Follow-up postoperative calls to reduce common postoperative complaints among urogynecology patients

Christopher Iwanoff, Maria Giannopoulos, Charbel Salamon

Research output: Contribution to journalArticle

Abstract

Introduction and hypothesis: The purpose of our study was to identify the most common reasons why postoperative urogynecology patients called their surgeon within the first 6 weeks of surgery. We hypothesize that implementing a follow-up postoperative call (FPC) policy would decrease the number of patient-initiated calls within this postoperative period. Methods: This is a prospective before-and-after cohort study that was conducted in two phases. The initial phase identified the most common reasons why patients call within 6 weeks of their inpatient or outpatient urogynecological surgery. In the second phase, an intervention was implemented where each postoperative patient was called within 48 to 72 h of discharge: the intervention group. The primary outcome was the number of phone calls initiated by patients during the 6-week postoperative period. Results: There were 226 patients in the control group and 233 patients in the intervention group. Significantly fewer calls were initiated by patients in the intervention group, both groups having a median of 1 call per person, range 0–8 in the control group and 0–10 in the intervention group (p = 0.04). The five most common complaints were as follows: pain (20.4%), medication management (17.4%), disability paperwork (15.5%), and laboratory results (11.5%). There was a significant reduction in calls concerning constipation, laboratory/pathology results, and disability insurance claims after implementing the FPC policy. Conclusions: The implementation of the FPC policy resulted in fewer patient-initiated calls. As such, there were significant reductions in postoperative complaints of constipation, vaginal bleeding, incomplete bladder emptying, and inquiries into laboratory results and disability paperwork.

Original languageEnglish (US)
JournalInternational Urogynecology Journal
DOIs
StateAccepted/In press - Jan 1 2018

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Constipation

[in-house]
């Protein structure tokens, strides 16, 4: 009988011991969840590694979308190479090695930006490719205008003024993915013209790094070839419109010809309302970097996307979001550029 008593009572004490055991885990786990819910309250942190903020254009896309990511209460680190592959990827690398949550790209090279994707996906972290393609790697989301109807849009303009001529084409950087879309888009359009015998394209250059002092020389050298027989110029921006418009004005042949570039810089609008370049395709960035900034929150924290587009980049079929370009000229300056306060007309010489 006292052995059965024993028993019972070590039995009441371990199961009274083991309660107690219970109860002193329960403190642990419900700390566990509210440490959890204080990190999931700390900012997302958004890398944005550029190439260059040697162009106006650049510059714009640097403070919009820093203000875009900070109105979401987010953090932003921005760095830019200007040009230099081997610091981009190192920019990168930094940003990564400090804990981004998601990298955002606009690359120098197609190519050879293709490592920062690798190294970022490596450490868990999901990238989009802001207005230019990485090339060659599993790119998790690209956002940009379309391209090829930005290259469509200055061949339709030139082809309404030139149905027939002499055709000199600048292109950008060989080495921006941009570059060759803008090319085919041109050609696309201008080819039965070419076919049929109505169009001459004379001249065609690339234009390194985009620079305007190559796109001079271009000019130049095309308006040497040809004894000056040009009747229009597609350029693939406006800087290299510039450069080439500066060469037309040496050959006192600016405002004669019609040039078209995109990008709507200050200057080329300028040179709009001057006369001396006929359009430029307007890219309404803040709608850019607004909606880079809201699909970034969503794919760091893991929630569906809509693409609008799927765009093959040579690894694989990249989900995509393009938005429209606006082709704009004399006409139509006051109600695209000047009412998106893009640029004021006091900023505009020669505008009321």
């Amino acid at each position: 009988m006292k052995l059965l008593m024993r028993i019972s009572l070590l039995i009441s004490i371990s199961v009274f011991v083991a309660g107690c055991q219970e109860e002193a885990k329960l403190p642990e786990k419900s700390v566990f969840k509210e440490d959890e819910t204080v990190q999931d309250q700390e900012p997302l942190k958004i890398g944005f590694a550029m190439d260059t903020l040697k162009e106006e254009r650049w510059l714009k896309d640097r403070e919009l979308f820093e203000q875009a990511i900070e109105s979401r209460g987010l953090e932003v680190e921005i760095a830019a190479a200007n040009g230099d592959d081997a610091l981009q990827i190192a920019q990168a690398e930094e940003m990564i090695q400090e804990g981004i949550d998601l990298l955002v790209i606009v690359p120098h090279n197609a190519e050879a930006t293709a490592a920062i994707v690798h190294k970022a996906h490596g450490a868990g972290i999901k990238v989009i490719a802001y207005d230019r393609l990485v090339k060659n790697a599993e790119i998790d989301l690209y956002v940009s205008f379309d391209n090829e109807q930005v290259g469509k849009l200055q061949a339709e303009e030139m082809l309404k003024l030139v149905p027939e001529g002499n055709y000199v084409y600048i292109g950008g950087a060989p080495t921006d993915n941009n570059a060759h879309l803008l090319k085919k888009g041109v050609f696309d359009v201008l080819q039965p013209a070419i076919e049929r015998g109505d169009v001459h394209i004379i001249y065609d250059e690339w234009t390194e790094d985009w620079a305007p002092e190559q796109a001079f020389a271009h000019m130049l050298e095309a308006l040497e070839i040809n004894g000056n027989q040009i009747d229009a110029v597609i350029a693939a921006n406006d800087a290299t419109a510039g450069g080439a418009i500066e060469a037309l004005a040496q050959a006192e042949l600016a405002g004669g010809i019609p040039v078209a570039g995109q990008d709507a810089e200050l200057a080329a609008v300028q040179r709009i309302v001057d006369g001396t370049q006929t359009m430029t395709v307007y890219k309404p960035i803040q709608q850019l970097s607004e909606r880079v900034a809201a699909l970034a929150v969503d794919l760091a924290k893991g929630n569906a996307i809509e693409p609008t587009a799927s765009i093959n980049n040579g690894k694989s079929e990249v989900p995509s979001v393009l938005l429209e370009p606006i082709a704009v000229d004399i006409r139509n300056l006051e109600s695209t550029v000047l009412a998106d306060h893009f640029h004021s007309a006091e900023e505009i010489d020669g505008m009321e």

Postoperative Period
Disability Insurance
Control Groups
Uterine Hemorrhage
Ambulatory Surgical Procedures
Inpatients
Urinary Bladder
Cohort Studies
Pathology
Pain
Surgeons

All Science Journal Classification (ASJC) codes

  • Obstetrics and Gynecology
  • Urology

Cite this

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title = "Follow-up postoperative calls to reduce common postoperative complaints among urogynecology patients",
abstract = "Introduction and hypothesis: The purpose of our study was to identify the most common reasons why postoperative urogynecology patients called their surgeon within the first 6 weeks of surgery. We hypothesize that implementing a follow-up postoperative call (FPC) policy would decrease the number of patient-initiated calls within this postoperative period. Methods: This is a prospective before-and-after cohort study that was conducted in two phases. The initial phase identified the most common reasons why patients call within 6 weeks of their inpatient or outpatient urogynecological surgery. In the second phase, an intervention was implemented where each postoperative patient was called within 48 to 72 h of discharge: the intervention group. The primary outcome was the number of phone calls initiated by patients during the 6-week postoperative period. Results: There were 226 patients in the control group and 233 patients in the intervention group. Significantly fewer calls were initiated by patients in the intervention group, both groups having a median of 1 call per person, range 0–8 in the control group and 0–10 in the intervention group (p = 0.04). The five most common complaints were as follows: pain (20.4{\%}), medication management (17.4{\%}), disability paperwork (15.5{\%}), and laboratory results (11.5{\%}). There was a significant reduction in calls concerning constipation, laboratory/pathology results, and disability insurance claims after implementing the FPC policy. Conclusions: The implementation of the FPC policy resulted in fewer patient-initiated calls. As such, there were significant reductions in postoperative complaints of constipation, vaginal bleeding, incomplete bladder emptying, and inquiries into laboratory results and disability paperwork.",
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Follow-up postoperative calls to reduce common postoperative complaints among urogynecology patients. / Iwanoff, Christopher; Giannopoulos, Maria; Salamon, Charbel.

In: International Urogynecology Journal, 01.01.2018.

Research output: Contribution to journalArticle

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